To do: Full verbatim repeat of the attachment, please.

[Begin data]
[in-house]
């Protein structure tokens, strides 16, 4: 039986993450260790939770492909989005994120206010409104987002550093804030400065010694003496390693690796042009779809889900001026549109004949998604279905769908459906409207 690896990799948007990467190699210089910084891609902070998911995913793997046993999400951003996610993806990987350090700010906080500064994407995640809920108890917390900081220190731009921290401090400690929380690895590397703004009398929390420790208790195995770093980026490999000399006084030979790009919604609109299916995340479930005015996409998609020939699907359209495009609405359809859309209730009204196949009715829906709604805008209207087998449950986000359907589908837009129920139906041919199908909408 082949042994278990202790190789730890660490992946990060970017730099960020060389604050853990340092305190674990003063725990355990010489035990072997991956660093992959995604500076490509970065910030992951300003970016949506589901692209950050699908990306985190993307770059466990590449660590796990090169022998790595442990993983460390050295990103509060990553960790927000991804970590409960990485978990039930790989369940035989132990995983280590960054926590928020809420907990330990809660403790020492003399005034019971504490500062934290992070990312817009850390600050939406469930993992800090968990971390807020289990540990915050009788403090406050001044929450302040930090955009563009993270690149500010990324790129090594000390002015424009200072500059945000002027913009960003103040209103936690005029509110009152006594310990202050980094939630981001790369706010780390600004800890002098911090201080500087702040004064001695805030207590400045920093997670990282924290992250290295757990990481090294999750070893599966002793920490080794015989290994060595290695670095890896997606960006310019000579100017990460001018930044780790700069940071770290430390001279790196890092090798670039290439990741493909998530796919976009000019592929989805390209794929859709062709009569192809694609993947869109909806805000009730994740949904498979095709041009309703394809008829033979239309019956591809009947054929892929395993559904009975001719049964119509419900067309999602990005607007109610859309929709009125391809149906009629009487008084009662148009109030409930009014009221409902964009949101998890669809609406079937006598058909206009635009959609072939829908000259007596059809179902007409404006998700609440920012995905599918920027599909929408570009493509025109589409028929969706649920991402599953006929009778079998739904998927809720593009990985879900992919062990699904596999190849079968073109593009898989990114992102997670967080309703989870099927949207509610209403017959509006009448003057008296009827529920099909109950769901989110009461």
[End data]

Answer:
[in-house]
């Protein structure tokens, strides 16, 4: 039986993450260790939770492909989005994120206010409104987002550093804030400065010694003496390693690796042009779809889900001026549109004949998604279905769908459906409207 690896990799948007990467190699210089910084891609902070998911995913793997046993999400951003996610993806990987350090700010906080500064994407995640809920108890917390900081220190731009921290401090400690929380690895590397703004009398929390420790208790195995770093980026490999000399006084030979790009919604609109299916995340479930005015996409998609020939699907359209495009609405359809859309209730009204196949009715829906709604805008209207087998449950986000359907589908837009129920139906041919199908909408 082949042994278990202790190789730890660490992946990060970017730099960020060389604050853990340092305190674990003063725990355990010489035990072997991956660093992959995604500076490509970065910030992951300003970016949506589901692209950050699908990306985190993307770059466990590449660590796990090169022998790595442990993983460390050295990103509060990553960790927000991804970590409960990485978990039930790989369940035989132990995983280590960054926590928020809420907990330990809660403790020492003399005034019971504490500062934290992070990312817009850390600050939406469930993992800090968990971390807020289990540990915050009788403090406050001044929450302040930090955009563009993270690149500010990324790129090594000390002015424009200072500059945000002027913009960003103040209103936690005029509110009152006594310990202050980094939630981001790369706010780390600004800890002098911090201080500087702040004064001695805030207590400045920093997670990282924290992250290295757990990481090294999750070893599966002793920490080794015989290994060595290695670095890896997606960006310019000579100017990460001018930044780790700069940071770290430390001279790196890092090798670039290439990741493909998530796919976009000019592929989805390209794929859709062709009569192809694609993947869109909806805000009730994740949904498979095709041009309703394809008829033979239309019956591809009947054929892929395993559904009975001719049964119509419900067309999602990005607007109610859309929709009125391809149906009629009487008084009662148009109030409930009014009221409902964009949101998890669809609406079937006598058909206009635009959609072939829908000259007596059809179902007409404006998700609440920012995905599918920027599909929408570009493509025109589409028929969706649920991402599953006929009778079998739904998927809720593009990985879900992919062990699904596999190849079968073109593009898989990114992102997670967080309703989870099927949207509610209403017959509006009448003057008296009827529920099909109950769901989110009461």